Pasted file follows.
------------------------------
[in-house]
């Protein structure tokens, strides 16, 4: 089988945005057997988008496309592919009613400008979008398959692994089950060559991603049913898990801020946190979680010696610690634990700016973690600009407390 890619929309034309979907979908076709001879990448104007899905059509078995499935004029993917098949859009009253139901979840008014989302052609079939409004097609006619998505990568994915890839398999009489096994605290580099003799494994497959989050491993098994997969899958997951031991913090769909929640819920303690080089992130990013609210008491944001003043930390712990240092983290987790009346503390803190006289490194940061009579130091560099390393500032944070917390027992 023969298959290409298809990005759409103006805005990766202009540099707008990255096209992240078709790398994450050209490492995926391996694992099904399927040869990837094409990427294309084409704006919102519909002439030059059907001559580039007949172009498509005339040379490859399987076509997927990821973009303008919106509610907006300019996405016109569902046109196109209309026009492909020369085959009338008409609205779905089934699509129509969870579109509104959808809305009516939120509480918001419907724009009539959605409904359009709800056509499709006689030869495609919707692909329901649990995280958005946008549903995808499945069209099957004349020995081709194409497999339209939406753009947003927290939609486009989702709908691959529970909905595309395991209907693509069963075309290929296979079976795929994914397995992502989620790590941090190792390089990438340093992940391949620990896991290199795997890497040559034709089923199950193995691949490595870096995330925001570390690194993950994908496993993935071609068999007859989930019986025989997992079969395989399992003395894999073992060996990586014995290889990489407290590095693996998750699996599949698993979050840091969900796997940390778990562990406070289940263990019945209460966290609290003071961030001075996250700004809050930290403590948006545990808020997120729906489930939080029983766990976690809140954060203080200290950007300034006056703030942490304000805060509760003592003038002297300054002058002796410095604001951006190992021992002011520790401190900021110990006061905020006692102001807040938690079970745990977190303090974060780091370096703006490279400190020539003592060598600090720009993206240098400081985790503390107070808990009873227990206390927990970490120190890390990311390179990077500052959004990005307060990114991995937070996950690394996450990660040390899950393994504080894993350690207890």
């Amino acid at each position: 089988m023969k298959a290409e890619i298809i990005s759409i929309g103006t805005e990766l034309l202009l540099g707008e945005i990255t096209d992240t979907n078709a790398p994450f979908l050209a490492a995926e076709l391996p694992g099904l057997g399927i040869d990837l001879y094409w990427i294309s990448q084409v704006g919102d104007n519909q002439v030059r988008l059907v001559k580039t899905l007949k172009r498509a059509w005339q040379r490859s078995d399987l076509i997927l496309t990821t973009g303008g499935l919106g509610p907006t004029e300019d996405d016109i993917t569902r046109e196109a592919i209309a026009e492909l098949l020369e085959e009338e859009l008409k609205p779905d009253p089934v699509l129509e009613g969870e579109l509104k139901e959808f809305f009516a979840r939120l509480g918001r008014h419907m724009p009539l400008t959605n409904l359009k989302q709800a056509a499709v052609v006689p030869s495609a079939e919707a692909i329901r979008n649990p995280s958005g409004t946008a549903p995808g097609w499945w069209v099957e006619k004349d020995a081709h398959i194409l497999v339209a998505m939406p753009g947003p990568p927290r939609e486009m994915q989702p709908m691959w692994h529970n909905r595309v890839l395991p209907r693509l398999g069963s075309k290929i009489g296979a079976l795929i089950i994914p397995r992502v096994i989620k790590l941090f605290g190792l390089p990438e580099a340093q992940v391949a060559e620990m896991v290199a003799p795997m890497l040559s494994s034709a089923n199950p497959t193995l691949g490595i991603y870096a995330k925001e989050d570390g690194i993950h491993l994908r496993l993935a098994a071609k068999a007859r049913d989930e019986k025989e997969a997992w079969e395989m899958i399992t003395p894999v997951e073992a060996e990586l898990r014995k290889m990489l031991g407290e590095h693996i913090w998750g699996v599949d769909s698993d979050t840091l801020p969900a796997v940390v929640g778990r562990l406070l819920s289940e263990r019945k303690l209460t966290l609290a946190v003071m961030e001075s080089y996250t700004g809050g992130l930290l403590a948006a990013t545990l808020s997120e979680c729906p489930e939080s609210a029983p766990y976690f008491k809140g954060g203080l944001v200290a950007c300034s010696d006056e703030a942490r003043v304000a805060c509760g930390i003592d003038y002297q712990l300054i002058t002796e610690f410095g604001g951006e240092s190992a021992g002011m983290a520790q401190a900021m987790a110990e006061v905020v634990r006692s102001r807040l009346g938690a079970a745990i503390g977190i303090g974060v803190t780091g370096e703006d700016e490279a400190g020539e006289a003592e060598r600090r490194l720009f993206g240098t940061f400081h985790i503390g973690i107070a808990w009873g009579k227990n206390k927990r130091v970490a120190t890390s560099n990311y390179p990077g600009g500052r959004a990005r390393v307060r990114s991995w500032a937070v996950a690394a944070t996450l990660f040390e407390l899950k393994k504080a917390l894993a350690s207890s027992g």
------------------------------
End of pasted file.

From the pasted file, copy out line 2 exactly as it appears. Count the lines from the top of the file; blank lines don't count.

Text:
């Protein structure tokens, strides 16, 4: 089988945005057997988008496309592919009613400008979008398959692994089950060559991603049913898990801020946190979680010696610690634990700016973690600009407390 890619929309034309979907979908076709001879990448104007899905059509078995499935004029993917098949859009009253139901979840008014989302052609079939409004097609006619998505990568994915890839398999009489096994605290580099003799494994497959989050491993098994997969899958997951031991913090769909929640819920303690080089992130990013609210008491944001003043930390712990240092983290987790009346503390803190006289490194940061009579130091560099390393500032944070917390027992 023969298959290409298809990005759409103006805005990766202009540099707008990255096209992240078709790398994450050209490492995926391996694992099904399927040869990837094409990427294309084409704006919102519909002439030059059907001559580039007949172009498509005339040379490859399987076509997927990821973009303008919106509610907006300019996405016109569902046109196109209309026009492909020369085959009338008409609205779905089934699509129509969870579109509104959808809305009516939120509480918001419907724009009539959605409904359009709800056509499709006689030869495609919707692909329901649990995280958005946008549903995808499945069209099957004349020995081709194409497999339209939406753009947003927290939609486009989702709908691959529970909905595309395991209907693509069963075309290929296979079976795929994914397995992502989620790590941090190792390089990438340093992940391949620990896991290199795997890497040559034709089923199950193995691949490595870096995330925001570390690194993950994908496993993935071609068999007859989930019986025989997992079969395989399992003395894999073992060996990586014995290889990489407290590095693996998750699996599949698993979050840091969900796997940390778990562990406070289940263990019945209460966290609290003071961030001075996250700004809050930290403590948006545990808020997120729906489930939080029983766990976690809140954060203080200290950007300034006056703030942490304000805060509760003592003038002297300054002058002796410095604001951006190992021992002011520790401190900021110990006061905020006692102001807040938690079970745990977190303090974060780091370096703006490279400190020539003592060598600090720009993206240098400081985790503390107070808990009873227990206390927990970490120190890390990311390179990077500052959004990005307060990114991995937070996950690394996450990660040390899950393994504080894993350690207890």